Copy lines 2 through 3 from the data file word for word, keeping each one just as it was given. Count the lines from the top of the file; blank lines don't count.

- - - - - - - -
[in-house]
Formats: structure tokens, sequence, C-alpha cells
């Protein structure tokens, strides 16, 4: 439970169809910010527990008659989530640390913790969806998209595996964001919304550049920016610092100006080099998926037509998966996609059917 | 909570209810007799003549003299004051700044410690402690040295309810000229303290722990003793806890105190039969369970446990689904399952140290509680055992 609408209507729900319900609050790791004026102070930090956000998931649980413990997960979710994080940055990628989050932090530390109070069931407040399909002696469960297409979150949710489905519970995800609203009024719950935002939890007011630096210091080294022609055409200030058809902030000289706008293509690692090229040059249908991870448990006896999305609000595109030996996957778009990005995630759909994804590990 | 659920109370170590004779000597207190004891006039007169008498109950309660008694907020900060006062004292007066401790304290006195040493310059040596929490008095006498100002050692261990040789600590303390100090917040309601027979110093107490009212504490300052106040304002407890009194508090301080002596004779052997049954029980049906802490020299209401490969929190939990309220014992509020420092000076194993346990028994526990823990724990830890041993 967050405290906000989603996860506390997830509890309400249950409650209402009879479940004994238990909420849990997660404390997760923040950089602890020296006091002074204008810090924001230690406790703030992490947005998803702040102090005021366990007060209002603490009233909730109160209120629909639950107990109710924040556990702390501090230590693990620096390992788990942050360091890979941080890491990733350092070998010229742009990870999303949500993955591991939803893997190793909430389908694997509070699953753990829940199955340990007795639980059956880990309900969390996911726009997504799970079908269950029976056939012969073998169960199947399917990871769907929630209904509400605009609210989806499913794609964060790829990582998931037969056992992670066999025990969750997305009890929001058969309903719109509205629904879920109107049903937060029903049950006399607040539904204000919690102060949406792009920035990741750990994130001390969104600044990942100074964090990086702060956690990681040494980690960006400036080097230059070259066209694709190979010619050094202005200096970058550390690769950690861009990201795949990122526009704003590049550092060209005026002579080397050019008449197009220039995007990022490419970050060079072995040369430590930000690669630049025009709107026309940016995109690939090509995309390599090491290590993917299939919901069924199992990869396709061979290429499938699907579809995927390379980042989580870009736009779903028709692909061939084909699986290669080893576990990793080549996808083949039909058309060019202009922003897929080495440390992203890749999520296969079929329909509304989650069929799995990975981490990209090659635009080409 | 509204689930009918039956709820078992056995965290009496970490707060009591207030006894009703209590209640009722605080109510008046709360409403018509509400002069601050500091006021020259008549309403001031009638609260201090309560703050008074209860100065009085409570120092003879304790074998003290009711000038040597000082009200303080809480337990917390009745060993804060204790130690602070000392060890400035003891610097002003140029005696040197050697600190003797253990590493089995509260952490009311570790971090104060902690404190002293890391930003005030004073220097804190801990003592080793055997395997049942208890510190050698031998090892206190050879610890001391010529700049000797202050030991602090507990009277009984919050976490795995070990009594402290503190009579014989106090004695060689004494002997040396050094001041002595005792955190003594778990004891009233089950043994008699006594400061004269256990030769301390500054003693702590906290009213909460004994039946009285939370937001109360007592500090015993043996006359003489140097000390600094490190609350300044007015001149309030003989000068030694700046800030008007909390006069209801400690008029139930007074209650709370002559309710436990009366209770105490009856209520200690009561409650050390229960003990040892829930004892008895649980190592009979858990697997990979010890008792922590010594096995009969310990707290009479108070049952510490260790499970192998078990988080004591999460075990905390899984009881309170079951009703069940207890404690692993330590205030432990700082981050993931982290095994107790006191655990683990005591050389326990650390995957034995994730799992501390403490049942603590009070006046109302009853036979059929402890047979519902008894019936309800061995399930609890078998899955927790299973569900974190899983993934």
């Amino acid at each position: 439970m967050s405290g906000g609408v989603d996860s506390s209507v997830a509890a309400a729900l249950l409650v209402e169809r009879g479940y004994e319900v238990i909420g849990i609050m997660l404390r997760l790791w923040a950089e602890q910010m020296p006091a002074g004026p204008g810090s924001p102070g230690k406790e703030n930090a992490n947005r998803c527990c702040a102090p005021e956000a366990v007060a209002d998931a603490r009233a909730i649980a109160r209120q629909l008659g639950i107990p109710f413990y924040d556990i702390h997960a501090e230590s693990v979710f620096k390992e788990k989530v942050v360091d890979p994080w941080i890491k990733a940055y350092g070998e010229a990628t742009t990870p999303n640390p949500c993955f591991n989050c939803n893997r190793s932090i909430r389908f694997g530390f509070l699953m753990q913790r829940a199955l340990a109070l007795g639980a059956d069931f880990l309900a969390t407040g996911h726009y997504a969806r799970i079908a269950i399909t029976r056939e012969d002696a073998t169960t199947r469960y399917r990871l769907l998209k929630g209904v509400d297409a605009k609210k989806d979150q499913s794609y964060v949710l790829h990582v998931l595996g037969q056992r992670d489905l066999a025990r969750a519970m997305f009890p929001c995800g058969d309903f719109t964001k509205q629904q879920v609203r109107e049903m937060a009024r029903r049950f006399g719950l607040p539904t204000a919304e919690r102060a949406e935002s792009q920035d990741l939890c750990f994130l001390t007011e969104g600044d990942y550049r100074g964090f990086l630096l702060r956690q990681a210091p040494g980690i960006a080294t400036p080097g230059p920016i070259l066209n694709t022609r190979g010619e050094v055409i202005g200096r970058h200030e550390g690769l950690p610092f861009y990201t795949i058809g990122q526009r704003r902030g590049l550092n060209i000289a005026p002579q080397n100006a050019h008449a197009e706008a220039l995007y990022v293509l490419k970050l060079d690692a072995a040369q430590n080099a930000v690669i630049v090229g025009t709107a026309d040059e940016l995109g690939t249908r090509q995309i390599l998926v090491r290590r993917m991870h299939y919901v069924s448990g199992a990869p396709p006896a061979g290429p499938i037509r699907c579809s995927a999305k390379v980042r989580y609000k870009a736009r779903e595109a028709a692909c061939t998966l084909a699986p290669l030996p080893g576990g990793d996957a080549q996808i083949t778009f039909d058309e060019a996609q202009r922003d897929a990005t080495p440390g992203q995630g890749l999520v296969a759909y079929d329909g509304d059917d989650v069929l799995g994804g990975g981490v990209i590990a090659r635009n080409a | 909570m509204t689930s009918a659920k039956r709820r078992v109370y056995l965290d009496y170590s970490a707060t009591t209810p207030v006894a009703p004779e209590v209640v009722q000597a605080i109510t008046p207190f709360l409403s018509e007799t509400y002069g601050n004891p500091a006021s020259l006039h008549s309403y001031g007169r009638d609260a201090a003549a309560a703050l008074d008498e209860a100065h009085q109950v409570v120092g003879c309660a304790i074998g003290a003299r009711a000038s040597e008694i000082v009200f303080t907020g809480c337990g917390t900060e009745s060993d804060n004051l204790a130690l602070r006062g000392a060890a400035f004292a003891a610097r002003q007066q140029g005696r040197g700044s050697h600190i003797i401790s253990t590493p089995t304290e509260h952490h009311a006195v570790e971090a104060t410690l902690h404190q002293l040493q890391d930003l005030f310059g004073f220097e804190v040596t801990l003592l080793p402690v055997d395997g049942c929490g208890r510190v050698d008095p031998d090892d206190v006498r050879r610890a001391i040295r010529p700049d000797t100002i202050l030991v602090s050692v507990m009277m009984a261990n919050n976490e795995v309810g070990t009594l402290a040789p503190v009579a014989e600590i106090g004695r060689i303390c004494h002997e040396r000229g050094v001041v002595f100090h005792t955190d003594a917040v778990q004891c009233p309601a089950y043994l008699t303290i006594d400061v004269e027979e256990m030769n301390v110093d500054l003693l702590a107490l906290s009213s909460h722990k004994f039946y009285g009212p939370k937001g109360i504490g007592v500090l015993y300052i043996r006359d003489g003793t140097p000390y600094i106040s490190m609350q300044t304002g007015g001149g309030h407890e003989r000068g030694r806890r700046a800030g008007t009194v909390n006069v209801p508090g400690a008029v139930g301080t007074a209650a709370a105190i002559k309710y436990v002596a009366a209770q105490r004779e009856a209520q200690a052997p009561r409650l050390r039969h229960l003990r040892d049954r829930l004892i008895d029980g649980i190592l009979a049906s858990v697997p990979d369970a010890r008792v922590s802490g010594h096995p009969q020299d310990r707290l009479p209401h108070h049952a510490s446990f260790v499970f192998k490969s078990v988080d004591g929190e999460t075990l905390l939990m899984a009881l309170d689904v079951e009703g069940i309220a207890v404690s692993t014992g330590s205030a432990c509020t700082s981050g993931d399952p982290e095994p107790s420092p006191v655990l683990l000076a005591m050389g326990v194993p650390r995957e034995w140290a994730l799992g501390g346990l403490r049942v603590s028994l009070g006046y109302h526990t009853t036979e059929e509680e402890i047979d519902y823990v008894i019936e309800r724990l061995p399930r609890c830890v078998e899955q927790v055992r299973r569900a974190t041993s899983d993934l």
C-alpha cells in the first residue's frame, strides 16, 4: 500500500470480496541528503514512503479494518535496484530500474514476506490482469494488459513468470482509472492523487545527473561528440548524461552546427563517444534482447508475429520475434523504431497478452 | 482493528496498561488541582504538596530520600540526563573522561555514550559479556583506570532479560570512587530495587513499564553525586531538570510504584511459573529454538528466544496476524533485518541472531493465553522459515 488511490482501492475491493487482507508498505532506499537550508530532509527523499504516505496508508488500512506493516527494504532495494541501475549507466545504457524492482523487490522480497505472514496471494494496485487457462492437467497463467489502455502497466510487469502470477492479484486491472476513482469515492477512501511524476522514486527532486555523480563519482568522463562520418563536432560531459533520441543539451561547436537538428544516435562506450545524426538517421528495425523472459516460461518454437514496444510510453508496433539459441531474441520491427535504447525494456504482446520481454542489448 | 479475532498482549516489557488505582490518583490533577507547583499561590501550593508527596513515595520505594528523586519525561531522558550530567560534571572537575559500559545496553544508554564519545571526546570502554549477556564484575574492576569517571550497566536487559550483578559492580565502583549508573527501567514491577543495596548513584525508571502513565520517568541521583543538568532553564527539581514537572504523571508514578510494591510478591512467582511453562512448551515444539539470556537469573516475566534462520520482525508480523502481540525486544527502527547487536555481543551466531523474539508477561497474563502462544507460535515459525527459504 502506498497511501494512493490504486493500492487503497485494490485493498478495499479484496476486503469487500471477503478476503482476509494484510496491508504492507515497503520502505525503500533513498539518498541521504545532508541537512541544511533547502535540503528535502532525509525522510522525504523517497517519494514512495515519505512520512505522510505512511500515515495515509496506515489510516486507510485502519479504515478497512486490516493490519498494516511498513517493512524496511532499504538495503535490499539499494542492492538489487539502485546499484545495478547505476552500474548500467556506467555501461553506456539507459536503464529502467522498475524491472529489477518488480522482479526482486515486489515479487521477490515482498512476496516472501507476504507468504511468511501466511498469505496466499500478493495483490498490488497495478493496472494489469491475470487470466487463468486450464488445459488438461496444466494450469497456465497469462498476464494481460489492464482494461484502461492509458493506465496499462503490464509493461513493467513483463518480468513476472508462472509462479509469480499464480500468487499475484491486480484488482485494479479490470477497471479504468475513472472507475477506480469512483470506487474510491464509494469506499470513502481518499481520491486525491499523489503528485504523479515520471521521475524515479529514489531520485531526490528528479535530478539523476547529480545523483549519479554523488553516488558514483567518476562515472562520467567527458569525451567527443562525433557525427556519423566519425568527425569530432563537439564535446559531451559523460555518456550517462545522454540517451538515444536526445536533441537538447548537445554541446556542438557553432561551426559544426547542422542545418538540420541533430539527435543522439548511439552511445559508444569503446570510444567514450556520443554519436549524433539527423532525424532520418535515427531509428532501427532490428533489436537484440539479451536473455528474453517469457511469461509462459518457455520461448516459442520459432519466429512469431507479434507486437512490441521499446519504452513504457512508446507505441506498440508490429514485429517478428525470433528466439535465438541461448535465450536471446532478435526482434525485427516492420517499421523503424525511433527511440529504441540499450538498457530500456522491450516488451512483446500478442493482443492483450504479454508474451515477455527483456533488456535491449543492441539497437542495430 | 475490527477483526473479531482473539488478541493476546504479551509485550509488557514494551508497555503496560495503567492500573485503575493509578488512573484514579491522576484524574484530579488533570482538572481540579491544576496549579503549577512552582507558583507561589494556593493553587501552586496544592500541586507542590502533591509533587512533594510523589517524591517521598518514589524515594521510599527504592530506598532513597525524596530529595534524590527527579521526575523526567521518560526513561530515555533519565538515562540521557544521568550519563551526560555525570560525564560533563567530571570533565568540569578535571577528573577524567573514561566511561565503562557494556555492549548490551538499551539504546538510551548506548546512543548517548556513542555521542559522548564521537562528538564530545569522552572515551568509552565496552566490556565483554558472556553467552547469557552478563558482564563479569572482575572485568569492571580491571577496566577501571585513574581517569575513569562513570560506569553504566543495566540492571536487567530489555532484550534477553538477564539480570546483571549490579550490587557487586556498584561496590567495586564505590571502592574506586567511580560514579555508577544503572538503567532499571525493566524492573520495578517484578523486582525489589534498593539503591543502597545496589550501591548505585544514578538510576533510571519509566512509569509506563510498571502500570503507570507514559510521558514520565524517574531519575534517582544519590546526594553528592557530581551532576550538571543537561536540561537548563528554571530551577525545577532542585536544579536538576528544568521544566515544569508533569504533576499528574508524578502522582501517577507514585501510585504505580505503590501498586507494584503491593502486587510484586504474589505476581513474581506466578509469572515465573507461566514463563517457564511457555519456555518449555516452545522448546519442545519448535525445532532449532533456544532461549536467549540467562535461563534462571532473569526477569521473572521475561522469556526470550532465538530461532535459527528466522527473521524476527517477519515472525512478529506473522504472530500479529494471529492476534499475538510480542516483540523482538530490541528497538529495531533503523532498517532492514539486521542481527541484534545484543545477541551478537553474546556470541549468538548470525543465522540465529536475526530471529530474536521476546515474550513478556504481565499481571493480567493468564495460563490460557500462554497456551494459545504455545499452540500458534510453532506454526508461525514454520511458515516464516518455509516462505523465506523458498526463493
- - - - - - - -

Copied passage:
Formats: structure tokens, sequence, C-alpha cells
């Protein structure tokens, strides 16, 4: 439970169809910010527990008659989530640390913790969806998209595996964001919304550049920016610092100006080099998926037509998966996609059917 | 909570209810007799003549003299004051700044410690402690040295309810000229303290722990003793806890105190039969369970446990689904399952140290509680055992 609408209507729900319900609050790791004026102070930090956000998931649980413990997960979710994080940055990628989050932090530390109070069931407040399909002696469960297409979150949710489905519970995800609203009024719950935002939890007011630096210091080294022609055409200030058809902030000289706008293509690692090229040059249908991870448990006896999305609000595109030996996957778009990005995630759909994804590990 | 659920109370170590004779000597207190004891006039007169008498109950309660008694907020900060006062004292007066401790304290006195040493310059040596929490008095006498100002050692261990040789600590303390100090917040309601027979110093107490009212504490300052106040304002407890009194508090301080002596004779052997049954029980049906802490020299209401490969929190939990309220014992509020420092000076194993346990028994526990823990724990830890041993 967050405290906000989603996860506390997830509890309400249950409650209402009879479940004994238990909420849990997660404390997760923040950089602890020296006091002074204008810090924001230690406790703030992490947005998803702040102090005021366990007060209002603490009233909730109160209120629909639950107990109710924040556990702390501090230590693990620096390992788990942050360091890979941080890491990733350092070998010229742009990870999303949500993955591991939803893997190793909430389908694997509070699953753990829940199955340990007795639980059956880990309900969390996911726009997504799970079908269950029976056939012969073998169960199947399917990871769907929630209904509400605009609210989806499913794609964060790829990582998931037969056992992670066999025990969750997305009890929001058969309903719109509205629904879920109107049903937060029903049950006399607040539904204000919690102060949406792009920035990741750990994130001390969104600044990942100074964090990086702060956690990681040494980690960006400036080097230059070259066209694709190979010619050094202005200096970058550390690769950690861009990201795949990122526009704003590049550092060209005026002579080397050019008449197009220039995007990022490419970050060079072995040369430590930000690669630049025009709107026309940016995109690939090509995309390599090491290590993917299939919901069924199992990869396709061979290429499938699907579809995927390379980042989580870009736009779903028709692909061939084909699986290669080893576990990793080549996808083949039909058309060019202009922003897929080495440390992203890749999520296969079929329909509304989650069929799995990975981490990209090659635009080409 | 509204689930009918039956709820078992056995965290009496970490707060009591207030006894009703209590209640009722605080109510008046709360409403018509509400002069601050500091006021020259008549309403001031009638609260201090309560703050008074209860100065009085409570120092003879304790074998003290009711000038040597000082009200303080809480337990917390009745060993804060204790130690602070000392060890400035003891610097002003140029005696040197050697600190003797253990590493089995509260952490009311570790971090104060902690404190002293890391930003005030004073220097804190801990003592080793055997395997049942208890510190050698031998090892206190050879610890001391010529700049000797202050030991602090507990009277009984919050976490795995070990009594402290503190009579014989106090004695060689004494002997040396050094001041002595005792955190003594778990004891009233089950043994008699006594400061004269256990030769301390500054003693702590906290009213909460004994039946009285939370937001109360007592500090015993043996006359003489140097000390600094490190609350300044007015001149309030003989000068030694700046800030008007909390006069209801400690008029139930007074209650709370002559309710436990009366209770105490009856209520200690009561409650050390229960003990040892829930004892008895649980190592009979858990697997990979010890008792922590010594096995009969310990707290009479108070049952510490260790499970192998078990988080004591999460075990905390899984009881309170079951009703069940207890404690692993330590205030432990700082981050993931982290095994107790006191655990683990005591050389326990650390995957034995994730799992501390403490049942603590009070006046109302009853036979059929402890047979519902008894019936309800061995399930609890078998899955927790299973569900974190899983993934």